Some observations regarding comments recently published about the Quindell business and its accounting practices.
1) Questions have been raised about the £14.5m gain in the accounts regarding the Himex acquisition.
Quindell Legal Services investment in Compass Costs is indicated as £14m but in the group accounts is indicated as approx £7m.
In responding to this it is worth reminding ourselves of what IFRS 3 says on the matter.
IFRS 3 states:
“In a business combination achieved in stages, the acquirer shall remeasure its previously held equity interest in the acquiree at its acquisition-date fair value and recognise the resulting gain or loss, if any, in profit or loss.”
The acquisition is at fair value (the number of shares at the market price at the time – approx 9p) whereas Quindell subsequently transferred Compass Costs to QLS for a consideration based on 17.5p.
It is also worth noting the £14.5m gain for Himex, it is not included in the adjusted KPIs.
Conclusion – This is how subsidiary accounts, according to accounting rules should be dealt with in relation to the group position.
2) Question regarding the number of Quindell subsidiaries.
Several FTSE 250 companies have far more subsidiaries than the 191 Quindell have. This isn’t an issue.
3) Filing subsidiary company accounts on time.
It is not uncommon for companies in the FTSE 250 to file subsidiary accounts slightly late. Managing 100+ subsidiary accounts can mean that occasionally dates are missed.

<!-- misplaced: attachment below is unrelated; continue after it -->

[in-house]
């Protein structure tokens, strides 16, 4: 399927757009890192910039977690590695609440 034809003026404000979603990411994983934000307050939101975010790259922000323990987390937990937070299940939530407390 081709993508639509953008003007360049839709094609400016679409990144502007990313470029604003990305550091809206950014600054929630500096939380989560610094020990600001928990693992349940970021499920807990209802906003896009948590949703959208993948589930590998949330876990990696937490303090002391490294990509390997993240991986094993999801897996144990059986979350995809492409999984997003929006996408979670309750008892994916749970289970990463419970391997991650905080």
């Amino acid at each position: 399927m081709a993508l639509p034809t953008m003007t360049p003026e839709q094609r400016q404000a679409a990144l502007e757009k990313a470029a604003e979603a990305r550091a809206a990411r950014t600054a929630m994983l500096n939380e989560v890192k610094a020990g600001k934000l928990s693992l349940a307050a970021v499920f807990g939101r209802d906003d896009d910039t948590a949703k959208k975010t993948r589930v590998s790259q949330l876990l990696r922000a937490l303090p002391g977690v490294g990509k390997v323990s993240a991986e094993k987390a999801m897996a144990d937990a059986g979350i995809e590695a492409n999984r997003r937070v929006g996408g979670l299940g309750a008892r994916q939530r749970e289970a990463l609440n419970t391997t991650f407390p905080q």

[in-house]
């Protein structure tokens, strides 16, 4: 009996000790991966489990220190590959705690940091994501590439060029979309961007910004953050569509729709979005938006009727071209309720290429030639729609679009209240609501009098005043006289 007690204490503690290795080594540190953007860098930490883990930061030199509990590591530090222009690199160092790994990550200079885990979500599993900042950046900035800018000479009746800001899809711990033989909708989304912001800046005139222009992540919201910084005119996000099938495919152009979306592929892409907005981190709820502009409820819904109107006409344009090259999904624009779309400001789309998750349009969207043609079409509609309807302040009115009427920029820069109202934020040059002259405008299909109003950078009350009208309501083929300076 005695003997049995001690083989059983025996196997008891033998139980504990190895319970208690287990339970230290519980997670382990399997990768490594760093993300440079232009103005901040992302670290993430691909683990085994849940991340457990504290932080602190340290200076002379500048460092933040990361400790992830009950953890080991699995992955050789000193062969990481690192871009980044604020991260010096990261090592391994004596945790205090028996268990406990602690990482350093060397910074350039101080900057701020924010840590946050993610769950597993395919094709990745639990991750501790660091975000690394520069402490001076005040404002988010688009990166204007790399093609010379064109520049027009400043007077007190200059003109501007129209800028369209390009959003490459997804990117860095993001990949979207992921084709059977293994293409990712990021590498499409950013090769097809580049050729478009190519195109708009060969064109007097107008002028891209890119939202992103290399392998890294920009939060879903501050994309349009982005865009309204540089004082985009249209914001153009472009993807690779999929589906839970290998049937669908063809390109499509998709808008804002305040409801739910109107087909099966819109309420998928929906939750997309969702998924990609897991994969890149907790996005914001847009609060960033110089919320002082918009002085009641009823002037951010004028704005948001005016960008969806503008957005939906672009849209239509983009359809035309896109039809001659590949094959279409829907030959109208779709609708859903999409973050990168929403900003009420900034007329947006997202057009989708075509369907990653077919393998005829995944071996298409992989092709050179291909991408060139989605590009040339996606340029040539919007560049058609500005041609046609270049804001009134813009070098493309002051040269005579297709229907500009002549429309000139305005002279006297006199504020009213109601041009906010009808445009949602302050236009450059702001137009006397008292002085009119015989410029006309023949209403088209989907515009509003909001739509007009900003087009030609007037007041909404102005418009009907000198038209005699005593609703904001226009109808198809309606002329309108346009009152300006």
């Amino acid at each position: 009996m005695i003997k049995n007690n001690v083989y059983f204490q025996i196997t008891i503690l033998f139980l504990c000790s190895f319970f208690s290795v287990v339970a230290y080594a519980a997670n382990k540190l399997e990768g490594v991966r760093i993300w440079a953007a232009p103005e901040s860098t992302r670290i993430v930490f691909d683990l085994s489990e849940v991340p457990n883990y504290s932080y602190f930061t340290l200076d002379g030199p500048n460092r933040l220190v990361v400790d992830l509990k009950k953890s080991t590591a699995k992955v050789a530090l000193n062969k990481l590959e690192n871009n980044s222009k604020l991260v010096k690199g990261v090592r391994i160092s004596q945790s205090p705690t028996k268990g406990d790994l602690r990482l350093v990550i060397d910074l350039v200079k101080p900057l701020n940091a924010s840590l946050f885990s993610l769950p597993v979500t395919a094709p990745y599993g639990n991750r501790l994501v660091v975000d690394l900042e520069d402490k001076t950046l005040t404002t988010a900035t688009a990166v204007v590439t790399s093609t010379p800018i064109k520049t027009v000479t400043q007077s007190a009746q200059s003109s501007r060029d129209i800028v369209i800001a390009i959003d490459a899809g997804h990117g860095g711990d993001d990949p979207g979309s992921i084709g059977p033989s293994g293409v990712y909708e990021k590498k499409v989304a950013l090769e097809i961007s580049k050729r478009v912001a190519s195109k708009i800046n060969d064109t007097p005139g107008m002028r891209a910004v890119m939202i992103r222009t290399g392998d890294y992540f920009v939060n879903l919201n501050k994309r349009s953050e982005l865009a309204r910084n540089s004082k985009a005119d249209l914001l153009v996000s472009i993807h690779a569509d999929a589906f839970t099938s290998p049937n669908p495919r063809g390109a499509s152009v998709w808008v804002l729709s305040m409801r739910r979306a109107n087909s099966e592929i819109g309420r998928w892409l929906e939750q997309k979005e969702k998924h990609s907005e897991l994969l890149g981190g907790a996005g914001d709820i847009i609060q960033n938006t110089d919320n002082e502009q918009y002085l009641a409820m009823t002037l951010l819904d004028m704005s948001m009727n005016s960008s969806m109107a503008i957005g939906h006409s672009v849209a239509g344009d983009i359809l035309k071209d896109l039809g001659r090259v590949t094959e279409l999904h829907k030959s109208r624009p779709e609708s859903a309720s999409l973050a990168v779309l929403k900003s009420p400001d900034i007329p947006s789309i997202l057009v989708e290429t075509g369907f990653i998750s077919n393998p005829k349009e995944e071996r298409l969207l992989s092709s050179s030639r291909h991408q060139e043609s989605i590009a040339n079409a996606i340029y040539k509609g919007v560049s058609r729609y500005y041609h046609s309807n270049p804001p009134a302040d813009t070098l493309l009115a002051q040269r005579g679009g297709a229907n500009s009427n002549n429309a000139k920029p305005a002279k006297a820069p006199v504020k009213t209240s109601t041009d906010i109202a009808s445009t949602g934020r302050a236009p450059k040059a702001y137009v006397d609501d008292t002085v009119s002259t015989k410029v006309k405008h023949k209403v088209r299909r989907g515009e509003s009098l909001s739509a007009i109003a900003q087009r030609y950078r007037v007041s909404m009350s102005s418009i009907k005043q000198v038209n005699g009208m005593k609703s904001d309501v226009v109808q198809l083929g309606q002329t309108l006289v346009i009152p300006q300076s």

4) Companies having zero employees
Accusation is something is wrong with having zero employees yet business generates revenue and profits.
Response – many organisations do this. This is normal, it reduces administration costs. Would you want to pay your employees using 191 different payroll systems?
All that happens is you have management recharges across the Group.
5) PT shares issued from Quindell to PT have been sold to boost operating cashflow.
Interim results include sale of £5.4m shares by PT to repay an earlier loan from Quindell.
Response In the cashflow statement it is shown under cashflow from financing activities, not operating activities.
In addition it is spelt out in note 15.
“Any gains or losses recognised in the subsidiary’s Income Statement have been removed on consolidation, and any proceeds from the sale of these shares recorded within Cash flows from financing activities within the Consolidated Cash flow.”
In other words PT shares issued from Quindell to PT have not been sold to boost operating cashflow.
6) Mark Hepworth the lawyer paid £150k via off the shelf company.
The inference has been this payment is underhand.
This payment would not have gone through the P&L as this related to acquisition fees and would not therefore go down as capital expenditure.
Why Quindell used this arrangement is speculation, we just don’t know the reason.
We do know it was not to artificially boost profits.
Many of the comments raised over tha last few days are repeats of previous accusations. These have all been found when scrutinised to be inaccurate.
You have to question why all these accusations have been regurgitated over the last few days!
Could it be to counter any expected good news RNS next week?